RODE M1 vs. Shure SM58
Has anyone done a comparison between the RODE M1 and the Shure SM58?
No contest..........RODE M1 !!!! The 58 has "HAD IT'S DAY" !!!!!!!!!!!!!!!!!!!!!!!!!!!!!!!!!!!!!!!!!!!!!!!!!!!!!!!!!!!!!!!!!!!!!!!!!
LOL. Acid, you are an enthusiastic fellow.
good news , because I've ordered 7 of them for my live rig and was hoping they will replace the SM58's. Last time I used a 58 was 10 years ago.
audiokid, post: 365340 wrote: good news , because I've ordered 7 of them for my live rig and was hoping they will replace the SM58's. Last time I used a 58 was 10 years ago.
Well I'll be interested in hearing your reaction. But not that interested. I've got a bunch of 58s for live use and expect them to last a long time. If I were getting a bunch of wired mics for live use they'd probably be 58s. I know the price (cheap). I know how much abuse they will take (a lot). I know where to place them relative to the monitors. I know the eq curve and how to work with it. Everyone helping with the mixing board knows the same thing. Vocalists know how to work it. I've worked with the damned things since something like 1973. Even if the M1 is "better" or I get a great deal it's going to take a lot to make it worth the change.
ACIDMAN, post: 365262 wrote: No contest..........RODE M1 !!!! The 58 has "HAD IT'S DAY!!!!!!!!!!!!!!!!!!!!!!!!!!!!!!!!!!!!!!!!!!!
The 58 was introduced in 1966. It's had over 16,000 days.
I've heard of someone actually putting one in a glass of beer, drying it out and it worked. I've also heard of a few good scraps as they were used for head bonker and such lol. And that they reacted very similar with proximity to the 58 including being able to eat them. Low feedback with clarity. I hear ya though. Hard to beat the worlds most popular mic but RODE is being good to me so, its a no brainer.
I've also read that 58's are not quite what they were (older ones were made better)?. True or not, they are being compared to the M1 and every review (which I don't believe one review) say's they are the better choice between the two, today.
The sad thing to all this is I don't have any 58's anymore. I actually stopped singing with them once I found the AKG 535. I have used that for myself for years. That was 20 years back.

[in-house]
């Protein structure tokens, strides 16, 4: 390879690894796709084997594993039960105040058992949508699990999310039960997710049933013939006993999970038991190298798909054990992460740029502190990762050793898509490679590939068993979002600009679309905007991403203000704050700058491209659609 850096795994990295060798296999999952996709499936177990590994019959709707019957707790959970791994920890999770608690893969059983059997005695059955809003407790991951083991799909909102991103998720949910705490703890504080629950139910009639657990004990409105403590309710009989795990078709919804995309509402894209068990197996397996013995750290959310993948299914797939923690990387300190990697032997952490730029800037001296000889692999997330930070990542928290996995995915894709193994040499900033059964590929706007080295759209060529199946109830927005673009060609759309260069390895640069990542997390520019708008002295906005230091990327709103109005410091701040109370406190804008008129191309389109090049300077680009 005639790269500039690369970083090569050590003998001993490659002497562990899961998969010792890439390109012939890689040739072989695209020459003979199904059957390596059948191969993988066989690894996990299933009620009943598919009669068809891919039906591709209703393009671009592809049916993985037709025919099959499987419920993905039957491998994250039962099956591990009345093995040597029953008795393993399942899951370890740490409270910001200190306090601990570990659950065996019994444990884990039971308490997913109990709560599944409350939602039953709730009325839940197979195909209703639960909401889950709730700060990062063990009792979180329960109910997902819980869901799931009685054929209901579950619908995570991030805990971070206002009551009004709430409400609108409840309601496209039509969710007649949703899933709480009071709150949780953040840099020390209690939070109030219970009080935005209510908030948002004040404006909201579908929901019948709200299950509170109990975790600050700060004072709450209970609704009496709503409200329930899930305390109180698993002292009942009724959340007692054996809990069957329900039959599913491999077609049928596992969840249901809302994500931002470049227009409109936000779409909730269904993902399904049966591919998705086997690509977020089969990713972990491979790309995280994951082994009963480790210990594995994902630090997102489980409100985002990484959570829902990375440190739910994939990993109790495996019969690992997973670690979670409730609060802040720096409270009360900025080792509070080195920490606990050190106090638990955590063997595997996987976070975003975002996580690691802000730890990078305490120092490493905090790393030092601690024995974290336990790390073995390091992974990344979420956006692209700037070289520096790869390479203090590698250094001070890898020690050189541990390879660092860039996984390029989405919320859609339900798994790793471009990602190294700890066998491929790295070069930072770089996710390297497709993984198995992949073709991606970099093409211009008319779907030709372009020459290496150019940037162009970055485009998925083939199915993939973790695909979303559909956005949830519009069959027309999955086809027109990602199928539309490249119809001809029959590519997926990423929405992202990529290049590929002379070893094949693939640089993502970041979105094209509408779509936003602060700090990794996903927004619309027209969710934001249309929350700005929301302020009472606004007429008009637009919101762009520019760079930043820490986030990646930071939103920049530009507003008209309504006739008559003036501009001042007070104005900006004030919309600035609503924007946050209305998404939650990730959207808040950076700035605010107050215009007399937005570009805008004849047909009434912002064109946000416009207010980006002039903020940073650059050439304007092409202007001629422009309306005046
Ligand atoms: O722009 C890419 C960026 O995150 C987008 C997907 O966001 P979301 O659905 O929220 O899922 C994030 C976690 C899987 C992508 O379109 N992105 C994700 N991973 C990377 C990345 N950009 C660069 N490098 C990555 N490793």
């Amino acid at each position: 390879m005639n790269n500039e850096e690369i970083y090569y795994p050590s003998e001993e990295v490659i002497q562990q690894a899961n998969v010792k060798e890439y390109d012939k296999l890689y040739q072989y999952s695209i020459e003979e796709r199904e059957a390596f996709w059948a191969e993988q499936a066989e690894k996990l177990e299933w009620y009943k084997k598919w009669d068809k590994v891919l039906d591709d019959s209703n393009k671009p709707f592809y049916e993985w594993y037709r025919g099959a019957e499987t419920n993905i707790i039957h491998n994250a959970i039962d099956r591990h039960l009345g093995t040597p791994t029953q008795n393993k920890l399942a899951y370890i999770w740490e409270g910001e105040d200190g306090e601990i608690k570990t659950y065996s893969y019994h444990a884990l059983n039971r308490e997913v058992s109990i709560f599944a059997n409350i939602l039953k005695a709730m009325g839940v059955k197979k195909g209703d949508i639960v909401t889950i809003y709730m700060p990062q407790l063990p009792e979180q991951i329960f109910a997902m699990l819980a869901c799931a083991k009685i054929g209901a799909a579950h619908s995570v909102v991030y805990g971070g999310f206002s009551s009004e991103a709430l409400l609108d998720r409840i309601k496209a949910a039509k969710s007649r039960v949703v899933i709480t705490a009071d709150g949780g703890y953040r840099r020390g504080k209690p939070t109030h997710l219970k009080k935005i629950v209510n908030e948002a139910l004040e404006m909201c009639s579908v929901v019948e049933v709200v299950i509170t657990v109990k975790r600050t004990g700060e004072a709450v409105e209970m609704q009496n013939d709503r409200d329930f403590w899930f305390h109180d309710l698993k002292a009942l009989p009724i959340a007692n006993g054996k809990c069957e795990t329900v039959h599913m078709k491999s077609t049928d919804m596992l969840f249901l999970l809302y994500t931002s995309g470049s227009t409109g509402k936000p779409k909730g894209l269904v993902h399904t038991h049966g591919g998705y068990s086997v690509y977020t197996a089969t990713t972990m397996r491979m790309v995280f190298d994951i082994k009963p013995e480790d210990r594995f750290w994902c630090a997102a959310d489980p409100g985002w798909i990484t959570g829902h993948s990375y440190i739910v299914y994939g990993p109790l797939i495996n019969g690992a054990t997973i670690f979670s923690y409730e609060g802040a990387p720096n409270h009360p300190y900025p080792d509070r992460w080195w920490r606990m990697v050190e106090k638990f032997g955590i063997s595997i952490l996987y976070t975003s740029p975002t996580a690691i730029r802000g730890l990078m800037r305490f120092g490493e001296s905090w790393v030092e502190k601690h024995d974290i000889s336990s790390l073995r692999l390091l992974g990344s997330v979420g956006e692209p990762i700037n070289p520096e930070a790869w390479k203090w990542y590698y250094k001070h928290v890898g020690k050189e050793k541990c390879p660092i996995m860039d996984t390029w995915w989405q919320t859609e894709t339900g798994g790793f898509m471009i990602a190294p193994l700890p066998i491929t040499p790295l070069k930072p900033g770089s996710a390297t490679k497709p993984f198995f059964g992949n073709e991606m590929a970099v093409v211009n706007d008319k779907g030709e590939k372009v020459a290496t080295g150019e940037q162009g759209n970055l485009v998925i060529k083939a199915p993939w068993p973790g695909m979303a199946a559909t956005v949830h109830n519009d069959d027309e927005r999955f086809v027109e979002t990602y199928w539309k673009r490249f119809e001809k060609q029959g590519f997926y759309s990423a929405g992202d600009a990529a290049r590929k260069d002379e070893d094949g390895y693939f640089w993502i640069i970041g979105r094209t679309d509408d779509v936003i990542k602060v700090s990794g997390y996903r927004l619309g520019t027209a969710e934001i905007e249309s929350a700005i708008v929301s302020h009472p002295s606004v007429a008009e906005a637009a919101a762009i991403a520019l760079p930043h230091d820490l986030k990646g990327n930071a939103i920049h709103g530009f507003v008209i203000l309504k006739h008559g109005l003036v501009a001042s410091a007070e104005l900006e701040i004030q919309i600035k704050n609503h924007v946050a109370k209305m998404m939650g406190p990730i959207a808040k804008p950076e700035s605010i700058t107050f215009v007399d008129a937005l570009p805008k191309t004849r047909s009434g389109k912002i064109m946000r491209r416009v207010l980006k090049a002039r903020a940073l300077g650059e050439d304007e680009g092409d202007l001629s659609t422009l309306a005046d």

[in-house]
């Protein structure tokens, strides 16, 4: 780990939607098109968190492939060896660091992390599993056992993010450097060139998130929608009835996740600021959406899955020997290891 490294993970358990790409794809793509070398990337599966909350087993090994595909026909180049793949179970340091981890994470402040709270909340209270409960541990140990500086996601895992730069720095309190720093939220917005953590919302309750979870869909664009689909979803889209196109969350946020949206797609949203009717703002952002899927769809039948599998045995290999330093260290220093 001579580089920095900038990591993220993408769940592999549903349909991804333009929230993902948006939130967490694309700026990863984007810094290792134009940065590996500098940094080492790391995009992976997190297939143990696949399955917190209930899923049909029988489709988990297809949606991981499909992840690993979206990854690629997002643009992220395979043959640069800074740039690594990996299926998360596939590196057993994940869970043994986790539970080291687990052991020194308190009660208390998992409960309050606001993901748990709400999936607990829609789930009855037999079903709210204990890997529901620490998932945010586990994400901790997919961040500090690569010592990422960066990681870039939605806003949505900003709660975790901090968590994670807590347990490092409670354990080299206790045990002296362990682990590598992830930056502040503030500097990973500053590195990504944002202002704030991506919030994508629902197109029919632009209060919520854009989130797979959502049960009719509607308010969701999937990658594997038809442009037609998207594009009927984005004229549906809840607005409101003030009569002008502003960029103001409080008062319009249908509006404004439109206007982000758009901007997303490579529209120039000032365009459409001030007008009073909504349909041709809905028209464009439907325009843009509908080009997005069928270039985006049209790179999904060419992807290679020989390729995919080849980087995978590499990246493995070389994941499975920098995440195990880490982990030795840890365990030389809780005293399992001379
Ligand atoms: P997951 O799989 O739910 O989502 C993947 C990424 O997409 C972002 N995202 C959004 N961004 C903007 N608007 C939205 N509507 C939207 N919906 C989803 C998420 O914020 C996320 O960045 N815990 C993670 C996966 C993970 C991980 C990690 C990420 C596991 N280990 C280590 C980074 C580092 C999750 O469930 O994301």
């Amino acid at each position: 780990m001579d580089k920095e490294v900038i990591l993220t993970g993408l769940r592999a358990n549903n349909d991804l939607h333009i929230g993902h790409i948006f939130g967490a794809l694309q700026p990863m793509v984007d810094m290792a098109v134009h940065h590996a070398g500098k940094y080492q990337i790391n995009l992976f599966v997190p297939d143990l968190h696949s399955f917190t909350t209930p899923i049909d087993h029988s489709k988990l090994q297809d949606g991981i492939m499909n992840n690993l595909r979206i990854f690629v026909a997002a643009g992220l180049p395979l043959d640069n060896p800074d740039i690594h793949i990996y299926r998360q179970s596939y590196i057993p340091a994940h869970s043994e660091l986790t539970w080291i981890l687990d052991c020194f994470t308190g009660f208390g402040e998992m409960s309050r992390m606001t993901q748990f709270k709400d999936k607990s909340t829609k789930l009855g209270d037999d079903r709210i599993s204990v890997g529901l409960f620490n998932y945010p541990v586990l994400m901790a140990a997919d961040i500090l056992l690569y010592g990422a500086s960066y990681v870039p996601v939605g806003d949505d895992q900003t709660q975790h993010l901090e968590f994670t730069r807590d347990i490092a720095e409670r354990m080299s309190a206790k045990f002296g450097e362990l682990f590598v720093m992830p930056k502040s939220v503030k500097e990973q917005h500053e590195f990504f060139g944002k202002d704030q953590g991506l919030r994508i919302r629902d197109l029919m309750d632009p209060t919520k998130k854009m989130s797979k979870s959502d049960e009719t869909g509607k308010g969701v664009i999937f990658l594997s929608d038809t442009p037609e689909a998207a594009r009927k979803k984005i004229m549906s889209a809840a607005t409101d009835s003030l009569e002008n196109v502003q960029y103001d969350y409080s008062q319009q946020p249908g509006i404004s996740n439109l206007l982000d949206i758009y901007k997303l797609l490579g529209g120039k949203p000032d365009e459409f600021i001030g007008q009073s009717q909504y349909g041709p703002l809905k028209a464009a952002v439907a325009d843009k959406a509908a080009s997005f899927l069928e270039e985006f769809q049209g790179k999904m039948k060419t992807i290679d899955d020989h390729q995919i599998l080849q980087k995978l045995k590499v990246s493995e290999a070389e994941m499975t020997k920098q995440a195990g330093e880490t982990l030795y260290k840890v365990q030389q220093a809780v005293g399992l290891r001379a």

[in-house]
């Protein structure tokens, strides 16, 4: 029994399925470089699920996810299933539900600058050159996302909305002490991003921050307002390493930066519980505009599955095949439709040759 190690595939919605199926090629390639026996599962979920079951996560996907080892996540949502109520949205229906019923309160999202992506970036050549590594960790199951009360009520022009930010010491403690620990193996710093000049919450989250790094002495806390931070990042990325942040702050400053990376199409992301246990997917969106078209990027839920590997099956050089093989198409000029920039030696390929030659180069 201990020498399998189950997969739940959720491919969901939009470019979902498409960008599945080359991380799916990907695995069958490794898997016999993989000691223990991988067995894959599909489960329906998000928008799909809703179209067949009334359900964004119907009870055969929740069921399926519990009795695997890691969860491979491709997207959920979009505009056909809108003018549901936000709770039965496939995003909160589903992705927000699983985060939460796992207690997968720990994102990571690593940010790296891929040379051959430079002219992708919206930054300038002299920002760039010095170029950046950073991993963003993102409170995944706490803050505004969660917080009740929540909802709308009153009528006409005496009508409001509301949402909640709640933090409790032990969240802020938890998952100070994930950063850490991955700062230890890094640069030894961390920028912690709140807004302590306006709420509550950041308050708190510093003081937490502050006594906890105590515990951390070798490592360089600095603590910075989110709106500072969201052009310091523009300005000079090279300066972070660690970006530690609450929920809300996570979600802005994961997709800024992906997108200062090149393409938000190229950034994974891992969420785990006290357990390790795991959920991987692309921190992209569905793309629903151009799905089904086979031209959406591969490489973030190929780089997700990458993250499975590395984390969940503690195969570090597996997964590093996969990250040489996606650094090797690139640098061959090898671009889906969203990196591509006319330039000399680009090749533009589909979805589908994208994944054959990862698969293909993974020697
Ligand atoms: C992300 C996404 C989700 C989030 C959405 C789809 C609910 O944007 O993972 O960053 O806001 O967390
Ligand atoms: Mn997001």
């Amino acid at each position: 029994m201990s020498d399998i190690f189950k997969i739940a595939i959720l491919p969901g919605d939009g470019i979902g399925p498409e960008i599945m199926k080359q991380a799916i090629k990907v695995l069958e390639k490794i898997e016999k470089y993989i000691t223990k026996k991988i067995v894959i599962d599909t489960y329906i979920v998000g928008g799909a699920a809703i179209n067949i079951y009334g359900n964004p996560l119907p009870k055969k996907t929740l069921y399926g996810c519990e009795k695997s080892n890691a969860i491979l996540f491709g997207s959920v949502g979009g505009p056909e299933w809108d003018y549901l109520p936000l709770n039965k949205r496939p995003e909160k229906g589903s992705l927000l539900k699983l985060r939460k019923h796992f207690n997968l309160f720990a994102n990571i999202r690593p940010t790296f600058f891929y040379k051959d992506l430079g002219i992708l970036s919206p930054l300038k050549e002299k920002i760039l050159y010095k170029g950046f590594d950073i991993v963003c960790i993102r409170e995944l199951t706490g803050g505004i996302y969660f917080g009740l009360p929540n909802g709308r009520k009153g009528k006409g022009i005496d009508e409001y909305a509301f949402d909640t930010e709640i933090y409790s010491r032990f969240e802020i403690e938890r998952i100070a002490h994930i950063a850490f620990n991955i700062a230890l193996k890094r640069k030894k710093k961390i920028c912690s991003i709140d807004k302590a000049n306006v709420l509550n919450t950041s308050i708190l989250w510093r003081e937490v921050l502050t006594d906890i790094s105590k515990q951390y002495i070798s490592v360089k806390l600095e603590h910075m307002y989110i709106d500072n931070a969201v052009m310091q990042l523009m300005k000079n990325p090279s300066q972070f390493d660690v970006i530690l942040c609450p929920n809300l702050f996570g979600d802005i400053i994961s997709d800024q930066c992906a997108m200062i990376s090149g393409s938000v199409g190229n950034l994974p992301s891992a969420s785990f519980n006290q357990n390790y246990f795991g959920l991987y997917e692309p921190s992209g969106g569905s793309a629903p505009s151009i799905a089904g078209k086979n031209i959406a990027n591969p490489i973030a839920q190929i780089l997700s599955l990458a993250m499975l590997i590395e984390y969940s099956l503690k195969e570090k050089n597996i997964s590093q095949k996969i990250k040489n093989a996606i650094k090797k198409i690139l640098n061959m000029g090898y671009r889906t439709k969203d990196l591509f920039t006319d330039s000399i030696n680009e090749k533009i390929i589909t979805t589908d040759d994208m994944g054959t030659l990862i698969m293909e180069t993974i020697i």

I kept a few around up until 10 years ago and was offered $75 each and took it. Its not been until recently did I get a new appreciation for them as a combo mic for recording electric G. There are many better mics for live IMO but the 58 is the staple and everyone knows what to expect from them.
I'm curious to know is anyone has compared the M1 for recording an electric with a Royer 121 or something like that?
If I ever get the chance to do the comparison, I'd be very upfront on what I think. No quams about saying things the way I see it.
I'll keep you all posted.
Bumping this thread to get more world comments on a Rode M1 vs Shure SM58 .
I now have those Rode M1 in the mic locker. Just before my studio closed , I tried an M1 with a Millennia M-2b on vocals and to my complete surprise, I was astonished how great it sounded.
My first thought was, wow, that's what a good preamp does for very inexpensive microphones. After hearing those two together, I would use an M1 with a M-2b for recording vocals, no problem.
I can't help but think how many threads there are about microphones coupled with cheap sounding preamp there are.I'm certain the M1 would have sounded a lot different through something else.
Has anyone tried the M1 / Royer R121 combo for micing electric guitar cabinets?
If you've done the comparison, please chime in with opinions, what micpre used and let us know! :)
audiokid, post: 449807, member: 1 wrote: My first thought was, wow, that's what a good preamp does for very inexpensive microphones.
I had the same epiphany when I bought my first ISA preamp ;)
How different is it form a sm58 (frequency Wise) ?
pcrecord, post: 449812, member: 46460 wrote: I had the same epiphany when I bought my first ISA preamp ;)
I remember reading a post from you after you got it and though, ah, Marco has been enlightened and joined the party! :D
pcrecord, post: 449812, member: 46460 wrote: How different is it form a sm58 (frequency Wise) ?
I've only ever used sm57/58 for live. We all know what they sound like which is never bad or great. They simple work, have little feedback and always cut through. But, I will be sure to report back here the first time I do a comparison between the sm58 and a M1 again. I will use the m-2b as the pre and that will be interesting.
The M1 through the millennia m-2b sounded like a good enough studio mic. It was smooth, not boomy or brittle at all. Its sounded completely accurate to the vocal. however "Note" I didn't compare it to other mics.